I like to use everything from the terminal when on Linux, just because it is possible, but because of its low use of memory it is also a good idea to run on the terminal anything you can run on it, that is the case of Spotify, there is an official app for Linux but it consumes too much memory.
I will show here two ways to listen to spotify from the Linux command line, each has a different approach.
If you want an almost complete spotify player but working on the terminal, you can go for ncspot it uses ncurses, its name comes from ncurses spotify, and you can check its development on github
One of the main reasons to install these kind of apps is because the use an small amount of memory compared with the official Spotify App.
|Client||Private Memory||Shared Memory||Total|
|ncspot||22.1 MiB||24.1 MiB||46.2 MiB|
|Spotify||407.3 MiB||592.7 MiB||1000.0 MiB|
There are various options to install it, let's see two of them, but before you need to install the dependencies.
sudo apt install libpulse-dev libssl-dev libxcb1-dev libxcb-render0-dev libxcb-shape0-dev libxcb-xfixes0-dev
sudo snap install ncspot
cargo install ncspot
The first time you run it, it will ask for your Spotify credentials, after that you will something like this.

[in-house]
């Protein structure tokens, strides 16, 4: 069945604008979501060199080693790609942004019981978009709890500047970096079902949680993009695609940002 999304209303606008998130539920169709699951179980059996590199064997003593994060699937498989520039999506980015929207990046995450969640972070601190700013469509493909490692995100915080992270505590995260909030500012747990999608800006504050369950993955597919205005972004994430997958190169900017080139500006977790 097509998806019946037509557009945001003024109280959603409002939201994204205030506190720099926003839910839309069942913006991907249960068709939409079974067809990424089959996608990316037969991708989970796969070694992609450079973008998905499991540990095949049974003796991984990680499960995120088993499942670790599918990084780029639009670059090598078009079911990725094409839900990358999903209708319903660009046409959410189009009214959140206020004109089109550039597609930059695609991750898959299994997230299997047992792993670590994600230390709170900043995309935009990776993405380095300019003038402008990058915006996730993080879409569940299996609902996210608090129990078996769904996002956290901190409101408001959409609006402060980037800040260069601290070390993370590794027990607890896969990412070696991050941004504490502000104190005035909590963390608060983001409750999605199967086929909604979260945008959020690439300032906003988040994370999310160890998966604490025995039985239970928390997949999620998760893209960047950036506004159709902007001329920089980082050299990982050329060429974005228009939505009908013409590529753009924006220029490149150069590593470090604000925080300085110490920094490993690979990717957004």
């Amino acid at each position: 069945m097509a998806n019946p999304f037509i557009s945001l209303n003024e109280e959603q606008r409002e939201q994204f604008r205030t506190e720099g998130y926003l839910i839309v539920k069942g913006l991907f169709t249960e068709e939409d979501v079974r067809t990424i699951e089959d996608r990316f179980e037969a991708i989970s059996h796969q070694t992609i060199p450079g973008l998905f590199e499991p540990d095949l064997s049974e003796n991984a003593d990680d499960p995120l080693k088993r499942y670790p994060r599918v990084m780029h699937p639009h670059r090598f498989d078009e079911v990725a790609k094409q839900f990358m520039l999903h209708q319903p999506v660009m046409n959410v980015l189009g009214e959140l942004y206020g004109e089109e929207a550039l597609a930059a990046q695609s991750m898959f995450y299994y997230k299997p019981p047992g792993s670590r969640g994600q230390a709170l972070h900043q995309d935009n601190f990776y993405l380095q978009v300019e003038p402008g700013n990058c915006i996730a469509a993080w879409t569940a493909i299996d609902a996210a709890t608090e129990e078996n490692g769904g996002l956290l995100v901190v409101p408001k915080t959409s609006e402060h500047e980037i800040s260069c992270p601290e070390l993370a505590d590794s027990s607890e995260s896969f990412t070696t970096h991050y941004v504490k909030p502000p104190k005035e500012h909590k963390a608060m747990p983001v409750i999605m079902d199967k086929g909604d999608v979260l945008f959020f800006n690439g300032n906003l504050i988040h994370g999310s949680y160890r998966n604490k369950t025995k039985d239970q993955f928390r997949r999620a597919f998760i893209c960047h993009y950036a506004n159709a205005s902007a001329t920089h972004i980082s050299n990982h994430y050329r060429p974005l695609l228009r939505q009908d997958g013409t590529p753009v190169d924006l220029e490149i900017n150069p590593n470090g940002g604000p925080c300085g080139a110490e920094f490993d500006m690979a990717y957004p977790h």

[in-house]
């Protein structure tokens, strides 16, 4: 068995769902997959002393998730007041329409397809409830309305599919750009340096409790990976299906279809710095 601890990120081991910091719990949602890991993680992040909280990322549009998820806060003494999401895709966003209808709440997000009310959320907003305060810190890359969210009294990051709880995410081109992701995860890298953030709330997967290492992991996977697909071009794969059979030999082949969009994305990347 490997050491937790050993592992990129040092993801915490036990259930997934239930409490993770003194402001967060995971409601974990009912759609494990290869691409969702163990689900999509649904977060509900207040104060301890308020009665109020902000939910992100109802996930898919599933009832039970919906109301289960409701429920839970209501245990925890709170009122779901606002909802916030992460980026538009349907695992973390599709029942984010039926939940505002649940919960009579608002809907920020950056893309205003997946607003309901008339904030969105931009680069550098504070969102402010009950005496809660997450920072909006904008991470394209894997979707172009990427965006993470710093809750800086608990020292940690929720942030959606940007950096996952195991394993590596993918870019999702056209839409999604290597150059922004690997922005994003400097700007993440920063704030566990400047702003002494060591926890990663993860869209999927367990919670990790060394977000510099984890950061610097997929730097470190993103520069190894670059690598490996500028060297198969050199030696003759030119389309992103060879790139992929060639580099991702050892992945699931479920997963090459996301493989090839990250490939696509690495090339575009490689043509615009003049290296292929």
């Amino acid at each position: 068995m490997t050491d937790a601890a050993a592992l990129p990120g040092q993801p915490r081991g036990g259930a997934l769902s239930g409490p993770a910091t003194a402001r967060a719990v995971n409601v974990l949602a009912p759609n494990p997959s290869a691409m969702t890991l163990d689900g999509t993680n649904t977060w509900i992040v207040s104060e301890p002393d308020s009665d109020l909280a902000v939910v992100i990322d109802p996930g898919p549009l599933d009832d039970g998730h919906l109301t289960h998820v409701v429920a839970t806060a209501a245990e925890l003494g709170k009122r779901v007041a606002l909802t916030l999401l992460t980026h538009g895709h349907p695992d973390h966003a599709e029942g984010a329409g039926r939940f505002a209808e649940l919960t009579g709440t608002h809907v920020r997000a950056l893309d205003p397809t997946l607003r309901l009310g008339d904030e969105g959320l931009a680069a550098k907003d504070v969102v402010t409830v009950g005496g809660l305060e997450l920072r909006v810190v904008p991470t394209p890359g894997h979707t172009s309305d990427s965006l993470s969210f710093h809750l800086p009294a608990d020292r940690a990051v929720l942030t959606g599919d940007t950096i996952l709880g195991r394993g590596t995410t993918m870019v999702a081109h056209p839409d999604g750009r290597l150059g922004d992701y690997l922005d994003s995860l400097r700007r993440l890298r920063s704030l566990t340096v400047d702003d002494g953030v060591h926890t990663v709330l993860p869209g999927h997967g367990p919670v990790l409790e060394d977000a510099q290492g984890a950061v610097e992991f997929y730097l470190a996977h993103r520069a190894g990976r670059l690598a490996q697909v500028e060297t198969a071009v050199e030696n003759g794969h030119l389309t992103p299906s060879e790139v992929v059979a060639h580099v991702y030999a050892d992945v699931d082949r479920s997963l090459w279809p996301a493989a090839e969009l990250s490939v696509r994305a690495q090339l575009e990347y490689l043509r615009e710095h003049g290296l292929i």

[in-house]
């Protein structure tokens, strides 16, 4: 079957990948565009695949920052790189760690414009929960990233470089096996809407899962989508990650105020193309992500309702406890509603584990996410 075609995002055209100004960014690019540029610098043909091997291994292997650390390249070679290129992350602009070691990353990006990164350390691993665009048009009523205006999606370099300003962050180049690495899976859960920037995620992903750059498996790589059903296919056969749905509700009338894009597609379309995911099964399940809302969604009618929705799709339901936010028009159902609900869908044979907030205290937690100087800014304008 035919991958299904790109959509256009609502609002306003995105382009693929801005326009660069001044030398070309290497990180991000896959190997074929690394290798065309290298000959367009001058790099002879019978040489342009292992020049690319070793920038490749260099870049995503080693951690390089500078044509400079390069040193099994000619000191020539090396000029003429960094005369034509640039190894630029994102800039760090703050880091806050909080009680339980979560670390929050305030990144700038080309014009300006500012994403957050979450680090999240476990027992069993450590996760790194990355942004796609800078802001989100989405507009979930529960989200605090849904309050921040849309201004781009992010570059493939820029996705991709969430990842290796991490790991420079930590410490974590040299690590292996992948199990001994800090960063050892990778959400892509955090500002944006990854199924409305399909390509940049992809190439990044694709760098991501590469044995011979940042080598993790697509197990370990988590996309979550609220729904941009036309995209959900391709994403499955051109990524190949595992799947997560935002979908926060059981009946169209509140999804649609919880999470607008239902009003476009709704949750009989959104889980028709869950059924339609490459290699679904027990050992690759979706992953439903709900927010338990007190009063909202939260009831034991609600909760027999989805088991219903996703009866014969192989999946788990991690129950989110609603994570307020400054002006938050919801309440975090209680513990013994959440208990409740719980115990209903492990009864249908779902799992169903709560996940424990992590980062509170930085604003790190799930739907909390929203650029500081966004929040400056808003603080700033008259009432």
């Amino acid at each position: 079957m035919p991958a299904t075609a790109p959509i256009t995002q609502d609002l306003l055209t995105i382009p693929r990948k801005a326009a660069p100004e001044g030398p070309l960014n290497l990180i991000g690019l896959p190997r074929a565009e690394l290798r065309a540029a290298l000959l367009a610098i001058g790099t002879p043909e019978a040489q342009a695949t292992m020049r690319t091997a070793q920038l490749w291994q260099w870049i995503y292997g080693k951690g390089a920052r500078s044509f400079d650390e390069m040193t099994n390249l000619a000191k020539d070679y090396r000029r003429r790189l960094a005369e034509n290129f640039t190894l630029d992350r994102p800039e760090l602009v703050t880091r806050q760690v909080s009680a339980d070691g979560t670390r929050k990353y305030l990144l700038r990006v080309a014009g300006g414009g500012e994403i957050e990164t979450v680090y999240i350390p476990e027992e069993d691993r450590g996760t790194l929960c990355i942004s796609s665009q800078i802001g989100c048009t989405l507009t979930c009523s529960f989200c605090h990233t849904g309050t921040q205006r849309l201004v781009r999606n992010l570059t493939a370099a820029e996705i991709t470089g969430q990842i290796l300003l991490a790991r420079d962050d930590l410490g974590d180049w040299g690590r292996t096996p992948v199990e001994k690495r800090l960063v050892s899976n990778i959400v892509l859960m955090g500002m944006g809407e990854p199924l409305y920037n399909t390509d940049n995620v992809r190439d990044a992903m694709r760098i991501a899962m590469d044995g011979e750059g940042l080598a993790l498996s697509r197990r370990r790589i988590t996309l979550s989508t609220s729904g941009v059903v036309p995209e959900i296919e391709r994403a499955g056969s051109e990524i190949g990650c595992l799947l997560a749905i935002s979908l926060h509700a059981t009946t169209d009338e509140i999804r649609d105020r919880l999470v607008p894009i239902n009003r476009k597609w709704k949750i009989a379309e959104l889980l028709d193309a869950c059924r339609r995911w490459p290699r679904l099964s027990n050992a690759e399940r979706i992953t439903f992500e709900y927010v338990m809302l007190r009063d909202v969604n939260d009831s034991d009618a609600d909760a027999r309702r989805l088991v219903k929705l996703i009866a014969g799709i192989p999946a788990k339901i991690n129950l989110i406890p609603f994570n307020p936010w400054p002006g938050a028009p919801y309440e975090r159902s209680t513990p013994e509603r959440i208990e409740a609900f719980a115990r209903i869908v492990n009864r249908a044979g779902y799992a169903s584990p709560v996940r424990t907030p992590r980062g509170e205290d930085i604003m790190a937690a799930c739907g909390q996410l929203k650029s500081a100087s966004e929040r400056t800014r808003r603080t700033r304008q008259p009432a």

With the key bindings you can control it, the most useful are:
- < and >
- Play next and previous track
- + and -
- Increase and decrease volume
- Quits and application
ncspot is almost a full featured spotify client on the Linux terminal, you can play your lists, play albums and your favorite songs, you can add songs to your library and remove them from it, as you can see it has a lot of features.
I have found just one bad thing, it is not compatible wiht spotify-connect
librespot is another aproach to listen spotify on Linux using the terminal, it is not a spotify client, it works just like your Alexa Echo Dot, it converts your computer in a smart speaker that you can control from your cell phone.
To install it, you need to install all dependencies:
sudo apt-get install build-essential libasound2-dev
After that you can install using:
cargo install librespot
Once installed you have make your computer works as headless speaker, compatible with Spotify-connect, you can use librespot with this command according with its homepage
librespot -n "Librespot-Dell" -b 320 -c ./cache --enable-volume-normalisation --initial-volume 75 --device-type avr
The above command will create a receiver named Librespot, with bitrate set to 320kbps, initial volume at 75%, with volume normalisation enabled, and the device displayed in the app as an Audio/Video Receiver. A folder named cache will be created/used in the current directory, and be used to cache audio data and credentials.
After that, you need to connect your cell phone to the same wifi network that your computer is, and open the spotify app, this will make librespot login and get your credentials as soon as you send the music to it, using spotify connect.
You will see something like this:
There you have two different approaches to use Spotify on the Linux Terminal, and listen to music while using a small amount of memory, I prefer the librespot solution, but that is just me.
As a bonus here is a playlist of one of the best Rod Stewart albums "Great Rock Classics of All Time", but sung by the original artists